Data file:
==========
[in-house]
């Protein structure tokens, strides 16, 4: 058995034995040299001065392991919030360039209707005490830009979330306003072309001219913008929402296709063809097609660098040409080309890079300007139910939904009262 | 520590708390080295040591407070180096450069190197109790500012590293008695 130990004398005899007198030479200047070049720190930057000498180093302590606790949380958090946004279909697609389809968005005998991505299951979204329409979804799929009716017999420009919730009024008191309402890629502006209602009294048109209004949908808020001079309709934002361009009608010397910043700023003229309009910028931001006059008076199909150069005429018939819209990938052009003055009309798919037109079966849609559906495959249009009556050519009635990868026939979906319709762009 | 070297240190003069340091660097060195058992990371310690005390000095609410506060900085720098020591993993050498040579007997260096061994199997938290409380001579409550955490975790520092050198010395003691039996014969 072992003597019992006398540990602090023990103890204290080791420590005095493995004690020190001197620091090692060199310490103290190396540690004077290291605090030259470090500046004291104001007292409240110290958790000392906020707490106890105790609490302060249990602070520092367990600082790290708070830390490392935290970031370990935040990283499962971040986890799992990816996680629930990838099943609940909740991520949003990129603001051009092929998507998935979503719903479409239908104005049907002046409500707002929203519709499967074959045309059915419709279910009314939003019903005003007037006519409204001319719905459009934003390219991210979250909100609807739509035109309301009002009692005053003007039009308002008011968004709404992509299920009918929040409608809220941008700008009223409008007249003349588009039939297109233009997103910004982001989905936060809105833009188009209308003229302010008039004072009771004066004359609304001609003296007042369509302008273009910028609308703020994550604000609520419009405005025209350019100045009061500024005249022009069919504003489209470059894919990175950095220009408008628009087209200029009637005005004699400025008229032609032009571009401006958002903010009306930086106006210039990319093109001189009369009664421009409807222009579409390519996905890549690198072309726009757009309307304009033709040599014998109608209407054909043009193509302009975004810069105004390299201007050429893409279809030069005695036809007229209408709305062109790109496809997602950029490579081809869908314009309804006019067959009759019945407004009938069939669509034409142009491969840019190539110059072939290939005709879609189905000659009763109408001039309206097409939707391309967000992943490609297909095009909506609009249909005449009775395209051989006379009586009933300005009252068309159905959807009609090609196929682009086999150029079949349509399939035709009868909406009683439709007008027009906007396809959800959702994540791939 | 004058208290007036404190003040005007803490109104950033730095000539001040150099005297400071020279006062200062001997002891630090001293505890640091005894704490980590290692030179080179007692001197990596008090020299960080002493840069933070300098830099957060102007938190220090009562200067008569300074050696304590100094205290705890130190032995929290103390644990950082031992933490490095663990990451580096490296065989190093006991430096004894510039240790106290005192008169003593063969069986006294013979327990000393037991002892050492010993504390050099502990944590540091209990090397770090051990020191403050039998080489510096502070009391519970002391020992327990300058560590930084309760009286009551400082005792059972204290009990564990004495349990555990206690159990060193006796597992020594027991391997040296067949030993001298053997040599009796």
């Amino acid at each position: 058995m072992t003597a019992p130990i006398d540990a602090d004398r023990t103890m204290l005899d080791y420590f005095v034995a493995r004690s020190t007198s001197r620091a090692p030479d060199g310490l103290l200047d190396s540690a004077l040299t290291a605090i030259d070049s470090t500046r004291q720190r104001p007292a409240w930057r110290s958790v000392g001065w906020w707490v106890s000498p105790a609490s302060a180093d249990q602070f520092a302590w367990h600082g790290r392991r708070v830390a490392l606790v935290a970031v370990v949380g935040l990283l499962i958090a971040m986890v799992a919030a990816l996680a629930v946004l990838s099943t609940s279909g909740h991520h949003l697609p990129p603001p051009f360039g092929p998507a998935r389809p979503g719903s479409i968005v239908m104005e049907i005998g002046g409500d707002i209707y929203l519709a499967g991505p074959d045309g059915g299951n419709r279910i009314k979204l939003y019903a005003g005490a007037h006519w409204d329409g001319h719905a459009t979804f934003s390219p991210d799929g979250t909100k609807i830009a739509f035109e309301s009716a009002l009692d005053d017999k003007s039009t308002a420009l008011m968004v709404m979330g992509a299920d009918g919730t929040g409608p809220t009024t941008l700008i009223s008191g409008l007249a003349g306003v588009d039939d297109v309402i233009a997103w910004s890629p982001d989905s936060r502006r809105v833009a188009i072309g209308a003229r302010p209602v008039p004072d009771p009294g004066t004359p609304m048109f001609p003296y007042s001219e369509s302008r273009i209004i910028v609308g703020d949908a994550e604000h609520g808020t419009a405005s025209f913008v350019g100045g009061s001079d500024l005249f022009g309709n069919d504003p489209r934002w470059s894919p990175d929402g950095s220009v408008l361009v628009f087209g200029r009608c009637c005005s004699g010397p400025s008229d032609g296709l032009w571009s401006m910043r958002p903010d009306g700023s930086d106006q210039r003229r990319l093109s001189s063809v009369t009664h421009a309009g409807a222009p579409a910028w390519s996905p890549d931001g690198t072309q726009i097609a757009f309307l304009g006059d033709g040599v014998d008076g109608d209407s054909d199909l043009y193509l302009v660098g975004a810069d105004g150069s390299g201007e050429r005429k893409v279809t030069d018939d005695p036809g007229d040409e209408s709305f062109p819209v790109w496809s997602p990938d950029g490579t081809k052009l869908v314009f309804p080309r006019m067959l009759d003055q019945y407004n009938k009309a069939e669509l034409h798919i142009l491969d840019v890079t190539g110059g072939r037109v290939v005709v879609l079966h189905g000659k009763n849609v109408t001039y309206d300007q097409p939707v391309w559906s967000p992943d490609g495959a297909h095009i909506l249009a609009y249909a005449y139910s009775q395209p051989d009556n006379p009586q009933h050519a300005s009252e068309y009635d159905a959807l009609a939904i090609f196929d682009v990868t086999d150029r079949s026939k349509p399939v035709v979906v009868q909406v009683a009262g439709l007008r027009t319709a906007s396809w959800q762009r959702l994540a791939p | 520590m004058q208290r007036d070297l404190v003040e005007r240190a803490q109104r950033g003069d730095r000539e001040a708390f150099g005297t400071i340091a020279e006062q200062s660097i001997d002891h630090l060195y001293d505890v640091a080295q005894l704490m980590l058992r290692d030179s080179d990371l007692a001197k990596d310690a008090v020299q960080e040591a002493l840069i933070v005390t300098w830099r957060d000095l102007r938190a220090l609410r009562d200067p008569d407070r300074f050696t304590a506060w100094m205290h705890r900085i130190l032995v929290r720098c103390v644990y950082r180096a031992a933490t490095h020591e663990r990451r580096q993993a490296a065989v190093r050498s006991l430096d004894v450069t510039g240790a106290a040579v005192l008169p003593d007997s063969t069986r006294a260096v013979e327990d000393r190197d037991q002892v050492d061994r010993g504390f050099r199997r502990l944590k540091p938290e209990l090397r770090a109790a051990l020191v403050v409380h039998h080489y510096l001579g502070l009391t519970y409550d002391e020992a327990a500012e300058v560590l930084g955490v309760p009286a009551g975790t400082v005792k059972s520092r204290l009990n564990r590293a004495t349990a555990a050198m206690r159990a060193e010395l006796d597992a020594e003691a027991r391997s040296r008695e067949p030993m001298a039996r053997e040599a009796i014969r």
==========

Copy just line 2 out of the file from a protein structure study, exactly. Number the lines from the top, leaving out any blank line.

């Protein structure tokens, strides 16, 4: 058995034995040299001065392991919030360039209707005490830009979330306003072309001219913008929402296709063809097609660098040409080309890079300007139910939904009262 | 520590708390080295040591407070180096450069190197109790500012590293008695 130990004398005899007198030479200047070049720190930057000498180093302590606790949380958090946004279909697609389809968005005998991505299951979204329409979804799929009716017999420009919730009024008191309402890629502006209602009294048109209004949908808020001079309709934002361009009608010397910043700023003229309009910028931001006059008076199909150069005429018939819209990938052009003055009309798919037109079966849609559906495959249009009556050519009635990868026939979906319709762009 | 070297240190003069340091660097060195058992990371310690005390000095609410506060900085720098020591993993050498040579007997260096061994199997938290409380001579409550955490975790520092050198010395003691039996014969 072992003597019992006398540990602090023990103890204290080791420590005095493995004690020190001197620091090692060199310490103290190396540690004077290291605090030259470090500046004291104001007292409240110290958790000392906020707490106890105790609490302060249990602070520092367990600082790290708070830390490392935290970031370990935040990283499962971040986890799992990816996680629930990838099943609940909740991520949003990129603001051009092929998507998935979503719903479409239908104005049907002046409500707002929203519709499967074959045309059915419709279910009314939003019903005003007037006519409204001319719905459009934003390219991210979250909100609807739509035109309301009002009692005053003007039009308002008011968004709404992509299920009918929040409608809220941008700008009223409008007249003349588009039939297109233009997103910004982001989905936060809105833009188009209308003229302010008039004072009771004066004359609304001609003296007042369509302008273009910028609308703020994550604000609520419009405005025209350019100045009061500024005249022009069919504003489209470059894919990175950095220009408008628009087209200029009637005005004699400025008229032609032009571009401006958002903010009306930086106006210039990319093109001189009369009664421009409807222009579409390519996905890549690198072309726009757009309307304009033709040599014998109608209407054909043009193509302009975004810069105004390299201007050429893409279809030069005695036809007229209408709305062109790109496809997602950029490579081809869908314009309804006019067959009759019945407004009938069939669509034409142009491969840019190539110059072939290939005709879609189905000659009763109408001039309206097409939707391309967000992943490609297909095009909506609009249909005449009775395209051989006379009586009933300005009252068309159905959807009609090609196929682009086999150029079949349509399939035709009868909406009683439709007008027009906007396809959800959702994540791939 | 004058208290007036404190003040005007803490109104950033730095000539001040150099005297400071020279006062200062001997002891630090001293505890640091005894704490980590290692030179080179007692001197990596008090020299960080002493840069933070300098830099957060102007938190220090009562200067008569300074050696304590100094205290705890130190032995929290103390644990950082031992933490490095663990990451580096490296065989190093006991430096004894510039240790106290005192008169003593063969069986006294013979327990000393037991002892050492010993504390050099502990944590540091209990090397770090051990020191403050039998080489510096502070009391519970002391020992327990300058560590930084309760009286009551400082005792059972204290009990564990004495349990555990206690159990060193006796597992020594027991391997040296067949030993001298053997040599009796």